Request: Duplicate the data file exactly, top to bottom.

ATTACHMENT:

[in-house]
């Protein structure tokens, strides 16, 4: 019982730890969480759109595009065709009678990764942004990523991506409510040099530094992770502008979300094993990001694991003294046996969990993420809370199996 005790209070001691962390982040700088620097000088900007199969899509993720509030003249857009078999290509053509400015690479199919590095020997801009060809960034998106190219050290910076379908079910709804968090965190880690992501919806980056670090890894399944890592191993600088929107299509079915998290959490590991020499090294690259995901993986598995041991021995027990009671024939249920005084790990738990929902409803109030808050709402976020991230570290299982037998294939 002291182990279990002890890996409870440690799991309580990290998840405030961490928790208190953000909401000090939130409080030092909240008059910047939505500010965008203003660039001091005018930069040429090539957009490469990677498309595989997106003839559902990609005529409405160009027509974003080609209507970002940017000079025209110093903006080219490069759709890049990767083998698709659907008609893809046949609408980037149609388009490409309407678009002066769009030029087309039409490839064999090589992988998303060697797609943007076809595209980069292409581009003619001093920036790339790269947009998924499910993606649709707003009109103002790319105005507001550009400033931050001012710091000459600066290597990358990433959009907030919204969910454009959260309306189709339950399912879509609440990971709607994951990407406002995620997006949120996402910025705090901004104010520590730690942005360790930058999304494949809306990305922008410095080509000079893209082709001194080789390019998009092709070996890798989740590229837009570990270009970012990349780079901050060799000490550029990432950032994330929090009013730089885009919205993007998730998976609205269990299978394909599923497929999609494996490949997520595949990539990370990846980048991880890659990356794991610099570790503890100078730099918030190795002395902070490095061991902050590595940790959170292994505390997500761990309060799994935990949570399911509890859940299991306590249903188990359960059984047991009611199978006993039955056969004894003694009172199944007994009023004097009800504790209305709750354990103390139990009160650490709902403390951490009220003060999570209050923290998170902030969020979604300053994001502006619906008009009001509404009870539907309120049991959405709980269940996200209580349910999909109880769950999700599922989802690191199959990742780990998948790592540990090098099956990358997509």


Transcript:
[in-house]
């Protein structure tokens, strides 16, 4: 019982730890969480759109595009065709009678990764942004990523991506409510040099530094992770502008979300094993990001694991003294046996969990993420809370199996 005790209070001691962390982040700088620097000088900007199969899509993720509030003249857009078999290509053509400015690479199919590095020997801009060809960034998106190219050290910076379908079910709804968090965190880690992501919806980056670090890894399944890592191993600088929107299509079915998290959490590991020499090294690259995901993986598995041991021995027990009671024939249920005084790990738990929902409803109030808050709402976020991230570290299982037998294939 002291182990279990002890890996409870440690799991309580990290998840405030961490928790208190953000909401000090939130409080030092909240008059910047939505500010965008203003660039001091005018930069040429090539957009490469990677498309595989997106003839559902990609005529409405160009027509974003080609209507970002940017000079025209110093903006080219490069759709890049990767083998698709659907008609893809046949609408980037149609388009490409309407678009002066769009030029087309039409490839064999090589992988998303060697797609943007076809595209980069292409581009003619001093920036790339790269947009998924499910993606649709707003009109103002790319105005507001550009400033931050001012710091000459600066290597990358990433959009907030919204969910454009959260309306189709339950399912879509609440990971709607994951990407406002995620997006949120996402910025705090901004104010520590730690942005360790930058999304494949809306990305922008410095080509000079893209082709001194080789390019998009092709070996890798989740590229837009570990270009970012990349780079901050060799000490550029990432950032994330929090009013730089885009919205993007998730998976609205269990299978394909599923497929999609494996490949997520595949990539990370990846980048991880890659990356794991610099570790503890100078730099918030190795002395902070490095061991902050590595940790959170292994505390997500761990309060799994935990949570399911509890859940299991306590249903188990359960059984047991009611199978006993039955056969004894003694009172199944007994009023004097009800504790209305709750354990103390139990009160650490709902403390951490009220003060999570209050923290998170902030969020979604300053994001502006619906008009009001509404009870539907309120049991959405709980269940996200209580349910999909109880769950999700599922989802690191199959990742780990998948790592540990090098099956990358997509």